The U.S. was the only country - among Germany, France, India and the U.K. - that recommended joint replacement, to the tune of tens of thousands of dollars.

Politicians have great health care coverage - with taxpayer dollars. Why not extend Medicare for all?

Rob-bear said...

Our Canadian system is good for the basics -- hospital care and visits to the doctor. We're seeing government action on prescription drugs. But there is still a lot of stuff that isn't covered. For that, we get supplementary insurance, but it doesn't cost us $1,000 per month.

The biggest problems with Canada's system come from lack of planning by governments. Results include not enough doctors, not enough long-term care beds, and not enough nursing staff in hospitals.

There is an ad on American tv about a Canadian woman who is bellyaching about Canada's health care system. But when you listen to th ad, it's really apparent that the problem was not the health care system -- it was the doctor who was treating her. It's a phony baloney deal being pushed by the American health care industry, and the politicians who have been "bought and paid for" by the health insurance industry.

Check on what's being done with HR676 -- a bill that's being promoted by more and more Representatives and Senators.

Amy said...

Of course, we only have to do a little digging to know who is benefiting from not having a universal healthcare plan. Too many people in positions of power have had their pockets lined by the insurance and pharmaceutical companies. We unfortunately are being governed by too many of those who are more concerned about their bank accounts than they are for the common good of the citizens of this country.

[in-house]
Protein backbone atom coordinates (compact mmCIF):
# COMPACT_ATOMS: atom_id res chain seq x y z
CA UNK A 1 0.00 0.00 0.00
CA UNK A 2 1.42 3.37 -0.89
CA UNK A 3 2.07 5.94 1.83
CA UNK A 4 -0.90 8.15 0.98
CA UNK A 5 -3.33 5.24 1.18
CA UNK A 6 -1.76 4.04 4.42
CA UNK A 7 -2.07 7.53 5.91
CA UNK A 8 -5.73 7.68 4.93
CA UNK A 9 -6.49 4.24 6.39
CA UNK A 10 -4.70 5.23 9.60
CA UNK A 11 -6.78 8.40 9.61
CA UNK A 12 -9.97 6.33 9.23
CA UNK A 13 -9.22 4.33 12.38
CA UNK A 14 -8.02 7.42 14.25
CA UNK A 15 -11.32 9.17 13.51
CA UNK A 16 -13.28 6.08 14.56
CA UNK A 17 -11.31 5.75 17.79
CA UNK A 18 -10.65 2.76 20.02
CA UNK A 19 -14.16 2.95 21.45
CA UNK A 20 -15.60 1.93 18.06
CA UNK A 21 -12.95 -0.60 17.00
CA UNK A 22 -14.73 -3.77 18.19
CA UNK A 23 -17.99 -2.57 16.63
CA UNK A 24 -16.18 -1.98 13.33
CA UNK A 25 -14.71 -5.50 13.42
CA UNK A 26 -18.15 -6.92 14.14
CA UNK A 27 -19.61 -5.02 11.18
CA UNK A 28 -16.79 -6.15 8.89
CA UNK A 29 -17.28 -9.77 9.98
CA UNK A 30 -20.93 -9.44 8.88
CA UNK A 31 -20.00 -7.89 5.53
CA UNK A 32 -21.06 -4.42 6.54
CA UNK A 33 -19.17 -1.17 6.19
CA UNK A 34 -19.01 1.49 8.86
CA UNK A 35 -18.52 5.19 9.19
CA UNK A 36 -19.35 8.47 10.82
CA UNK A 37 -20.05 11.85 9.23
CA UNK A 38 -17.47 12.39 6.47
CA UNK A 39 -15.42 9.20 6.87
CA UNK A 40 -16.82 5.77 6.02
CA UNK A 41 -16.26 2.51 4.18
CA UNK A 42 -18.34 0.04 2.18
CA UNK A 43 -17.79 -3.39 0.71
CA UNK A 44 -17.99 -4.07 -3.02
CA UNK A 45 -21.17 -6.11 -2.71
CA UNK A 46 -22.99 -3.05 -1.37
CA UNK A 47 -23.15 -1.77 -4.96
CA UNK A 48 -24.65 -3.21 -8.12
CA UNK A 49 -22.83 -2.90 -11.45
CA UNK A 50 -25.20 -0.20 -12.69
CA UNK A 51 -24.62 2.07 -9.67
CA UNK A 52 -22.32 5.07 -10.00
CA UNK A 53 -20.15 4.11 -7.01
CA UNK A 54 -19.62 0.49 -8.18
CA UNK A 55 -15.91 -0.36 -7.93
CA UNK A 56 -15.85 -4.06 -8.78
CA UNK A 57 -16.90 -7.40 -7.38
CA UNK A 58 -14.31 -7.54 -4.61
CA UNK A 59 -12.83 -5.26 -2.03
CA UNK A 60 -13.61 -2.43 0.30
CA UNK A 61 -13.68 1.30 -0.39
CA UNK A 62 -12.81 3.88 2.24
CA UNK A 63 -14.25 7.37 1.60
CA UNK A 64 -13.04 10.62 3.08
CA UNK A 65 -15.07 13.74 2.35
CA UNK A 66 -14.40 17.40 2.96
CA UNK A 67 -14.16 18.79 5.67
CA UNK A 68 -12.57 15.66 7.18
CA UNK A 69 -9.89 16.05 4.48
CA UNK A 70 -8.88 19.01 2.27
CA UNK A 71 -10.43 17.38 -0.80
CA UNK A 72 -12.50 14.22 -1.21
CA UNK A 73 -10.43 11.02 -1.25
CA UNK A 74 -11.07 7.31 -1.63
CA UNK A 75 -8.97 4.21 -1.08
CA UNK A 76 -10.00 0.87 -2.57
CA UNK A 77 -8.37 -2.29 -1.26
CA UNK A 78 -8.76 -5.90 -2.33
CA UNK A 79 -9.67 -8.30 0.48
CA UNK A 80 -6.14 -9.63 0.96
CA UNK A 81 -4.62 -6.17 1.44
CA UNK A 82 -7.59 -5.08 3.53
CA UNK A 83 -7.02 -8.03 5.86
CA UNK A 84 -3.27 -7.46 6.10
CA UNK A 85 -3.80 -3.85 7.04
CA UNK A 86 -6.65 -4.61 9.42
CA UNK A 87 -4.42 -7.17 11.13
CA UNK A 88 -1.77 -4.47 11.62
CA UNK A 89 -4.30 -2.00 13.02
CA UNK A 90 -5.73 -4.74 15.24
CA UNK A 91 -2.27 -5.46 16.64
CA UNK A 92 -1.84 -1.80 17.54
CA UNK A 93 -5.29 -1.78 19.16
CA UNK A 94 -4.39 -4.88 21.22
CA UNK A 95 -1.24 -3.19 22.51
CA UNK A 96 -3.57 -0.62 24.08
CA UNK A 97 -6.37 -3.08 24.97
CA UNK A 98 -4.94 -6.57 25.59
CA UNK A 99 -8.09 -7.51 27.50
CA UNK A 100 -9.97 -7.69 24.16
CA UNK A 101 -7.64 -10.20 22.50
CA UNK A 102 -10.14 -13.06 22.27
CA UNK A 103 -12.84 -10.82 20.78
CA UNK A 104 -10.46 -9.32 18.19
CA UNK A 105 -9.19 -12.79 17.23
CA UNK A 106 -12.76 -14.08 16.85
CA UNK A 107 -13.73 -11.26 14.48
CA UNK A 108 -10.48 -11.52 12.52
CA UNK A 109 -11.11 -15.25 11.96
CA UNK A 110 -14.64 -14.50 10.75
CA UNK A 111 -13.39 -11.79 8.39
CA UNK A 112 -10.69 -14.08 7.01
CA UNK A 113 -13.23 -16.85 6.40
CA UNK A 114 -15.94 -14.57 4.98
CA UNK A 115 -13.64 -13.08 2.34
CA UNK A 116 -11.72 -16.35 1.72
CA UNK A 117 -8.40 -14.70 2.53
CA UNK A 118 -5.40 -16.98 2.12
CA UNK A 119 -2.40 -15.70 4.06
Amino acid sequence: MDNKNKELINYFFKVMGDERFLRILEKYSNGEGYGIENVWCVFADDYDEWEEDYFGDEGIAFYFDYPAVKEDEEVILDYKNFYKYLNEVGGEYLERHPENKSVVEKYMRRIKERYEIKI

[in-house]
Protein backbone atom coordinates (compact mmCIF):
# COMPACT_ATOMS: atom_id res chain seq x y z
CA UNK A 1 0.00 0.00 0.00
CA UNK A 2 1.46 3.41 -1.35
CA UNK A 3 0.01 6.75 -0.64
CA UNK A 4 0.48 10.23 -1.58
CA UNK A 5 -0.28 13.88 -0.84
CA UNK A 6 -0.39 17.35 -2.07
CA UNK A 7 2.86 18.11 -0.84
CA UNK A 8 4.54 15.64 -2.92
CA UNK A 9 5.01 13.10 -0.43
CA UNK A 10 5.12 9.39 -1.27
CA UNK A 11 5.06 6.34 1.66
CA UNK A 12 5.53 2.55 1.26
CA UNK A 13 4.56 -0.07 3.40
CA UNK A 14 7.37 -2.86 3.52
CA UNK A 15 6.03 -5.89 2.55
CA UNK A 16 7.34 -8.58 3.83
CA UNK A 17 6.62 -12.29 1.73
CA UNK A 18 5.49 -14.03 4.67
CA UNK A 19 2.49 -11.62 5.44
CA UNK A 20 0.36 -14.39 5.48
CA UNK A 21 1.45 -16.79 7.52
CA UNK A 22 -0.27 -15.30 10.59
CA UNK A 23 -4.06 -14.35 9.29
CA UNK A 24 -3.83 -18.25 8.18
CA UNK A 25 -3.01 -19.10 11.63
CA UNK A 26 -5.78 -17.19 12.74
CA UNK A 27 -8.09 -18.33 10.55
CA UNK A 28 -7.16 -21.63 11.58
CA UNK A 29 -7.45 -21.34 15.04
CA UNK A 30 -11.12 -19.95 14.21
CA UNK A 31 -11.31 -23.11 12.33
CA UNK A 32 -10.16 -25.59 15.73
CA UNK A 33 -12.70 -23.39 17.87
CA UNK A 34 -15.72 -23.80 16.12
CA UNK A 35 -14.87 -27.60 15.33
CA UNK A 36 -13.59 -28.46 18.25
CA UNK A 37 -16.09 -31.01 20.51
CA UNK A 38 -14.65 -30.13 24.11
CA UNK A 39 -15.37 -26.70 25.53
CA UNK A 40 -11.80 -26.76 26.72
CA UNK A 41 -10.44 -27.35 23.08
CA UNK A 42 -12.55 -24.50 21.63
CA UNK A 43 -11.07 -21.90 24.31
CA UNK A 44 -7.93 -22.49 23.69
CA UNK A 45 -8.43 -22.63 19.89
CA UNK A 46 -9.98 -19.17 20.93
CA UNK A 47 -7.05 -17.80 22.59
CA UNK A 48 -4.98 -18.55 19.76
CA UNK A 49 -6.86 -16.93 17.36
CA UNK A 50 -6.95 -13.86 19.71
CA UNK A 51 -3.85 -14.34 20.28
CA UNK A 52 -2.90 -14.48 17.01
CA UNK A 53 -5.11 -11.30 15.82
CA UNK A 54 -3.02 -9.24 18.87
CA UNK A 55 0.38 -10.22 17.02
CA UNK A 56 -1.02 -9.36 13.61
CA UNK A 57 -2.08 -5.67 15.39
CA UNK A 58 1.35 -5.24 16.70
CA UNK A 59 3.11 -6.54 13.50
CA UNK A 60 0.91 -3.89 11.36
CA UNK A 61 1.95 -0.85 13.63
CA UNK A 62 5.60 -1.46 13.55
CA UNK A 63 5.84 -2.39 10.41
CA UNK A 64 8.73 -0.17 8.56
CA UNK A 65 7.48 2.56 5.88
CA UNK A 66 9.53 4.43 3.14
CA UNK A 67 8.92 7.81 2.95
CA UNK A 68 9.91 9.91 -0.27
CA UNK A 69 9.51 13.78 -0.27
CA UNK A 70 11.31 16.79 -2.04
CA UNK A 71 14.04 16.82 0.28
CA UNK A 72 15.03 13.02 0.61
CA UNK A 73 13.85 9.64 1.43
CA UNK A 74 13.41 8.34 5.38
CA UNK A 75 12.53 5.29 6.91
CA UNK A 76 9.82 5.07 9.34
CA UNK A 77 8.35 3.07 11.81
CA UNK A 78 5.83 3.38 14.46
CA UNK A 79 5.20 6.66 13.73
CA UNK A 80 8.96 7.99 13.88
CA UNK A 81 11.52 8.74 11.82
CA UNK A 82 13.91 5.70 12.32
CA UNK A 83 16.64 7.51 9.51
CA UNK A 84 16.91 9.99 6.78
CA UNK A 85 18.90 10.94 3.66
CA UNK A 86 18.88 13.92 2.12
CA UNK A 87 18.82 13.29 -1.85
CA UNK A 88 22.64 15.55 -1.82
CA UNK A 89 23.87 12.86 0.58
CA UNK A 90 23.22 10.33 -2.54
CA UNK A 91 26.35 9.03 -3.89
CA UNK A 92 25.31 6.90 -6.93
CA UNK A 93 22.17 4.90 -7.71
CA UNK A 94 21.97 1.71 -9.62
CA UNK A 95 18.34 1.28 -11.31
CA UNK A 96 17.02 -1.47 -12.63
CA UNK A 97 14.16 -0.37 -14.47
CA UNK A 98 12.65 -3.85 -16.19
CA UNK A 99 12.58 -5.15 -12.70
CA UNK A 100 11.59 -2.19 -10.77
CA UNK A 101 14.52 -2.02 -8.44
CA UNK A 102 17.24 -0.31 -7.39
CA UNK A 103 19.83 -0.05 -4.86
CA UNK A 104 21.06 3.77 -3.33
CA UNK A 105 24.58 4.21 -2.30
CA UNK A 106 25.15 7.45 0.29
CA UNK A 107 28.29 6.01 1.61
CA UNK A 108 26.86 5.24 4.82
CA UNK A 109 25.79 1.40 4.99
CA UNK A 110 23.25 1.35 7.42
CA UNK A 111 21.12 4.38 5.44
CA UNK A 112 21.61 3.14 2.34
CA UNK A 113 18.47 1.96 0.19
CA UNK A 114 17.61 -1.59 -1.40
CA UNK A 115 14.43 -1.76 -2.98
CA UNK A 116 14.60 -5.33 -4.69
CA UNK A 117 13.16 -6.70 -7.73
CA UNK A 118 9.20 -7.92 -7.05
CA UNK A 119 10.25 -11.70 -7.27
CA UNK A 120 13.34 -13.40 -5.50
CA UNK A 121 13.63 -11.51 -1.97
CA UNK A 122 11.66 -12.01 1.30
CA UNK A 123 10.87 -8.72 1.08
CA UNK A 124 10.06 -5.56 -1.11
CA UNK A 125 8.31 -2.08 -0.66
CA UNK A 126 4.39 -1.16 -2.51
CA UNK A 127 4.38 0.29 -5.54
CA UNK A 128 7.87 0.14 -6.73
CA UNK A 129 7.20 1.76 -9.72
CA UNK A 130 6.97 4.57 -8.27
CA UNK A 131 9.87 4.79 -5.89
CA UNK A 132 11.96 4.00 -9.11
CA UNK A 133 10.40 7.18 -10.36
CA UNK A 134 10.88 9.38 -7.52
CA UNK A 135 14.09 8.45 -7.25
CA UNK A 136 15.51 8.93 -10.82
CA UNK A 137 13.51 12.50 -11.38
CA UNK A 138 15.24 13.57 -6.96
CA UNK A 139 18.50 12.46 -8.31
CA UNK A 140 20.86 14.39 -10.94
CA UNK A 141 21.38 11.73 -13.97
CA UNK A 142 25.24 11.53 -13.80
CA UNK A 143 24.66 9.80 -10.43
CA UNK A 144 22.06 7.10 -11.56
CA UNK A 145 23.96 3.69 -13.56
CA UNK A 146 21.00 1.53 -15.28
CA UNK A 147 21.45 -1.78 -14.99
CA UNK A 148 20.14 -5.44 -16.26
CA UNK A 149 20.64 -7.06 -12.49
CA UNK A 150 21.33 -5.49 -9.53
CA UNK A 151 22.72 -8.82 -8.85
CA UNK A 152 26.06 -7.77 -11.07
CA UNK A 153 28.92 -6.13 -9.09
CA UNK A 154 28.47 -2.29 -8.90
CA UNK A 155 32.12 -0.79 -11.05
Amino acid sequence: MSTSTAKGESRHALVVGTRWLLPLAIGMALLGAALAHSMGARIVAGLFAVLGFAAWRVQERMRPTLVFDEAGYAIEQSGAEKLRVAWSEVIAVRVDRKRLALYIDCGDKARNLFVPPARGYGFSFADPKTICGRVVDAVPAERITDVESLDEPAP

Greed and power make ugly bedfellows.

I'm glad you're speaking up.

Ribbon said...

Sounds like they're trying to kill people off in America?
I hope something changes in the right direction for you all soon.
We're lucky on that front here in Australia at this stage in the game we have a relatively reliable healthcare system. (with room for improvement)

best wishes
Ribbon

Reya Mellicker said...

It's sad how short-sighted we are, not realizing that if you don't take care of your citizens, your country won't be worth a damn.

There was a great article in the New Yorker a few weeks ago about how healthcare works, and how to make it less expensive. The writer pointed out that if the system isn't revamped, no one will be able to afford it, no matter who signs the check.

Definitely we're at a crisis point. Hope we can open our eyes and make the needed changes.

Linda Faltin said...

I have written some personal comments about health care on my own blog, lifelinesbylinda.